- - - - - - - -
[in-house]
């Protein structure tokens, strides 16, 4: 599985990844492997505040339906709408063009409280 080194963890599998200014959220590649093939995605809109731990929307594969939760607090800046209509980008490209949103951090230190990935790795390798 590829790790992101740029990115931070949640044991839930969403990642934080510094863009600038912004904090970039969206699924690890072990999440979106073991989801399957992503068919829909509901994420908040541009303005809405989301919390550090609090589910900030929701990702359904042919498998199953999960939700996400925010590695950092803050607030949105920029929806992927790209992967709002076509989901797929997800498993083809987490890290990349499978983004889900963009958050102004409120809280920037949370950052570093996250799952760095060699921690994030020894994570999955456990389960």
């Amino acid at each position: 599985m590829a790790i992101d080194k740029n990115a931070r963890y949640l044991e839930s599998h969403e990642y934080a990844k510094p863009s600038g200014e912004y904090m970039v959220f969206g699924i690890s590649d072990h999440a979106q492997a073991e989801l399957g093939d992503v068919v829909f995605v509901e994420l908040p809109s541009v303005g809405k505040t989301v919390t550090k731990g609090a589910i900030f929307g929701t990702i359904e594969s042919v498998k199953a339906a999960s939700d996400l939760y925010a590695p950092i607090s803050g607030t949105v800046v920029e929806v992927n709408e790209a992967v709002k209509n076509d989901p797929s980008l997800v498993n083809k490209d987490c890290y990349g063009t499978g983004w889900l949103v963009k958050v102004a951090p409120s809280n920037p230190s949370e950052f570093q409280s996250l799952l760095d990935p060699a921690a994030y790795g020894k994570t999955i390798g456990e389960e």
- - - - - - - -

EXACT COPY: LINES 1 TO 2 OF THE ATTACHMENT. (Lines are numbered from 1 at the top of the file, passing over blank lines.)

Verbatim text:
[in-house]
């Protein structure tokens, strides 16, 4: 599985990844492997505040339906709408063009409280 080194963890599998200014959220590649093939995605809109731990929307594969939760607090800046209509980008490209949103951090230190990935790795390798 590829790790992101740029990115931070949640044991839930969403990642934080510094863009600038912004904090970039969206699924690890072990999440979106073991989801399957992503068919829909509901994420908040541009303005809405989301919390550090609090589910900030929701990702359904042919498998199953999960939700996400925010590695950092803050607030949105920029929806992927790209992967709002076509989901797929997800498993083809987490890290990349499978983004889900963009958050102004409120809280920037949370950052570093996250799952760095060699921690994030020894994570999955456990389960």